Although the U.S. Federal government likes to brag about the size and scope of its open data efforts, the biggest government open data repository — as well as, arguably, the easiest to use — actually belongs to the U.K.

First set up as a beta site in January, 2010, features an easy to use interface (using a tiled layout that is rather reminiscent of Windows 8, actually), as well as tabs for available data, apps (using another innovative type of interface), and so on.

The work is also being supported by Sir Tim Berners-Lee, generally accepted to be a major force behind the World Wide Web. The website runs open-source software, including Drupal and CKAN.

Altogether, there are more than 9,000 datasets available, ranging from traffic statistics to crime figures. Even when first launched, the site featured access to 2500 datasets, more than three times as many as the equivalent U.S. site. “When the U.S. government's site launched, critics pointed out that it was filled with relatively non-controversial data sets; plenty of USGS data but no DOJ or military data, for example,” wrote ReadWriteWeb at the time. “The U.K.'s data site, in contrast, includes 22 military data sets at launch, including one called Suicide and Open Verdict Deaths in the U.K. Regular Armed Forces.” The data also uses “uniform resource identifiers” to make it easier to share data.

The site was relaunched in June, 2012, to make it more adaptable to the large numbers of datasets it managed, as well as to improve search and simplify the dataset record page. Earlier this year, a feature that enables people to request data – as well as see the status of those requests, was also launched.

Application developers almost immediately started writing programs that took advantage of the data. “Services like Fix My Street reduce the pain of finding the right telephone number or form to report local problems ranging from dog fouling to broken streetlights,” wrote co-founder Nigel Shadbolt for the Guardian after the site had been up a year. “The site Who's Lobbying helps to keep track of who is meeting which UK government ministers; whilst School-o-Scope makes school performance information useable. Spotlight on Spend shows not just how various councils are spending our money but who is in receipt of it.”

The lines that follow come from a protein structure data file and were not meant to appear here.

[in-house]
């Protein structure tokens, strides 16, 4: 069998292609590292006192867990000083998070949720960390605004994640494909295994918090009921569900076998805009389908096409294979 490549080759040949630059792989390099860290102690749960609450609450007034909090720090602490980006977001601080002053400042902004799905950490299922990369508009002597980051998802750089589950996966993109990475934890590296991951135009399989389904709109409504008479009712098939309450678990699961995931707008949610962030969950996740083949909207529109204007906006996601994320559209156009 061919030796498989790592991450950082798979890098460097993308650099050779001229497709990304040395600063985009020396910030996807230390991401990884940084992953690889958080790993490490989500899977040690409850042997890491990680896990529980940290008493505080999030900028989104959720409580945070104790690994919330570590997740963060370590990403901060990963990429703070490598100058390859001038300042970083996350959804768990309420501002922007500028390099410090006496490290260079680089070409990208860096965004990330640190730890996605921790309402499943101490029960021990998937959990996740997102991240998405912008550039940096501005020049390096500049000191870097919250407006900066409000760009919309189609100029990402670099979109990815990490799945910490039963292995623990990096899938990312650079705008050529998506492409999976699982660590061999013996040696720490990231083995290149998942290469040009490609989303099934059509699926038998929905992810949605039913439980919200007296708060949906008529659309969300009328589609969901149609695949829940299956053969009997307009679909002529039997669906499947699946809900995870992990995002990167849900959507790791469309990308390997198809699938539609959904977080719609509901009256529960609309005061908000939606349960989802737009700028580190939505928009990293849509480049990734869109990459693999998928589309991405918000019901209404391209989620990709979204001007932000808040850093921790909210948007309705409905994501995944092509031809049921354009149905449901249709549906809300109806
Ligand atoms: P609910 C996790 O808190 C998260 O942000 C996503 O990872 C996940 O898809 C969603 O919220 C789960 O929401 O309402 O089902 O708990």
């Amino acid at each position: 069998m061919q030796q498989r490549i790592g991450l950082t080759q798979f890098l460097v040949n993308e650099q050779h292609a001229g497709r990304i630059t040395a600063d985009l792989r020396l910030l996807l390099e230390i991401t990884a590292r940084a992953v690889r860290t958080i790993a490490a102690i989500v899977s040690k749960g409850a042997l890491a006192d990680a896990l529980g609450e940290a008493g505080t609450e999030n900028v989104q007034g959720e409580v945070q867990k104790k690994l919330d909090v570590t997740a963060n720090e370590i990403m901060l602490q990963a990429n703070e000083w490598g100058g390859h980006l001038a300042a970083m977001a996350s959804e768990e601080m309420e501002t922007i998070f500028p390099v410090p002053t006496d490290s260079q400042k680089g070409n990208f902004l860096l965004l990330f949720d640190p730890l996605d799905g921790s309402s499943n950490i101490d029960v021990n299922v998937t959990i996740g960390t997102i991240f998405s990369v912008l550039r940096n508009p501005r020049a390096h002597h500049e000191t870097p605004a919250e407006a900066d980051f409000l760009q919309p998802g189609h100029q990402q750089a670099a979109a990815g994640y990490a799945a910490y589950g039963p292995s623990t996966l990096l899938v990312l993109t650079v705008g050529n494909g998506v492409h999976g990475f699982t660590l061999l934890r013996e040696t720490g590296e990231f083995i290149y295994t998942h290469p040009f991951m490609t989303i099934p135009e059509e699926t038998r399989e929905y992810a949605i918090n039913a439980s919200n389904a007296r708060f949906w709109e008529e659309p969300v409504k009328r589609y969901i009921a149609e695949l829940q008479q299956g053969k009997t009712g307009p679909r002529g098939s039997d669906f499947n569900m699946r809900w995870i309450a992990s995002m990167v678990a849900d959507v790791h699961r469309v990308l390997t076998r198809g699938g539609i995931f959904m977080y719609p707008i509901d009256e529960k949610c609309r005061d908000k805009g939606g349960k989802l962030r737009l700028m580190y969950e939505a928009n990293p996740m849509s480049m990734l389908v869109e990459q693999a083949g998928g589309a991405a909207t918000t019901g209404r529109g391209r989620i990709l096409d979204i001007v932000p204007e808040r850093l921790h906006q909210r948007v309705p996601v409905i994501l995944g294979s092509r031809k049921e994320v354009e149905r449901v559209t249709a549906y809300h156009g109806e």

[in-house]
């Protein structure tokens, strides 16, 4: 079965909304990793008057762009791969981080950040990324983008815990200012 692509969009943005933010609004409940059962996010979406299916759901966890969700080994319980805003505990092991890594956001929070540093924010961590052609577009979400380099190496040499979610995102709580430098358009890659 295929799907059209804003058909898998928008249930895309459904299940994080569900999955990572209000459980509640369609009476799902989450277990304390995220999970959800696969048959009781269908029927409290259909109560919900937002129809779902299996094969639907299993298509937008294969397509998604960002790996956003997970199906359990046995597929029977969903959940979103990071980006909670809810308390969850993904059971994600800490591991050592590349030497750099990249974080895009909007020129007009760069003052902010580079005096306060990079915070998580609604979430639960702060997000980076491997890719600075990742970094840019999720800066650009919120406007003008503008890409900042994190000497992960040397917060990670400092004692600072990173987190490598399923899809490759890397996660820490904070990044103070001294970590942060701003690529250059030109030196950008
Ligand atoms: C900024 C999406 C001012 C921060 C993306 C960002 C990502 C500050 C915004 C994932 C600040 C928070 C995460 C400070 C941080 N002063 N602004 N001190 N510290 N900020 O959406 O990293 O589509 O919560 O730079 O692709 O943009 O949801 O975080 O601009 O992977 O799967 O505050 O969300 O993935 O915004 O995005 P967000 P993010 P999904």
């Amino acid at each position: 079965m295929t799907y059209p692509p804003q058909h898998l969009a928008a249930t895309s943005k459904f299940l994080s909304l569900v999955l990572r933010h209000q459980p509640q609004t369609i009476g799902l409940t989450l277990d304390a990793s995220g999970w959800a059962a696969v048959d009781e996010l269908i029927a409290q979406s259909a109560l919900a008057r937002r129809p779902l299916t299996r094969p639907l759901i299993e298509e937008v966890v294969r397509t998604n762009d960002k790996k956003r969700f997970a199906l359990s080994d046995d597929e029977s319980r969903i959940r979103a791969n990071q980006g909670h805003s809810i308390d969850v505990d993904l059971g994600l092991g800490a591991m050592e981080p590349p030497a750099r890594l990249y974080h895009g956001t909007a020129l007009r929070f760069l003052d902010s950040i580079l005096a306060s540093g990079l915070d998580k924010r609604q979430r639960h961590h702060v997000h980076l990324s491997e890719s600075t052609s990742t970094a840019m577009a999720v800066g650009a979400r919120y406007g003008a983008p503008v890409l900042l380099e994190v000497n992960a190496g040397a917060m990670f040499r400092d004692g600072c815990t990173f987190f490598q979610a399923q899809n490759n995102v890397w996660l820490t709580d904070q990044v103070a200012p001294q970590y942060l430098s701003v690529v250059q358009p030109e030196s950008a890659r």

In fact, the U.K. has done such a good job with its site that it is now leading a similar effort to provide open data in governments worldwide. The website also recently won the 2013 Best Design of the Year award by the Design Museum of London. "Although the U.K. government Web portal doesn't look like award-winning aesthetic material at first blush, the site’s beauty lies in its simplicity, which is reflected in the source code all the way up to the user interface," writes TechNews Daily, which compared the U.K. site favorably with its U.S. counterpart. "The U.K. government has even made its source code freely available on programmer site GitHub. Maybe the U.S. Web designers should download it."

Naturally, the site has received some criticism. “We haven’t seen much in the way of new apps and services driven by data which actually deliver value to people in their day-to-day lives,” blogged Paul Clarke. “Political pressure has been focused on driving out more of the spending data, perhaps at the expense of data that may be practically useful. We can speculate about the political factors at work here: gleeful exposure of the excesses of the last government and the current tensions between central and local government on spending priorities both spring to mind. But it does mean that the genuinely “useful”—the data that describes things in real people’s lives: maps, postcodes, contact information, opening hours, forthcoming events—and the real-time stuff, such as live running transport information, are falling behind. And that’s where the really useful apps and services are going to come from.”

In addition, a conference will be held in June to examine to what degree the U.K. government is meeting its various “digital first” objectives, including

Of course, data is just data. What we really need is insight – context applied to the knowledge obtained by creating information from the data. “It is easy to use it to come to the wrong conclusions, to ignore its limitations, to be misled by samples, averages or outliers, to take but a few statistical snares,” warned the BBC when the site was set up. “One of the most important tools for making good use of all this data will be statistical savvy.”

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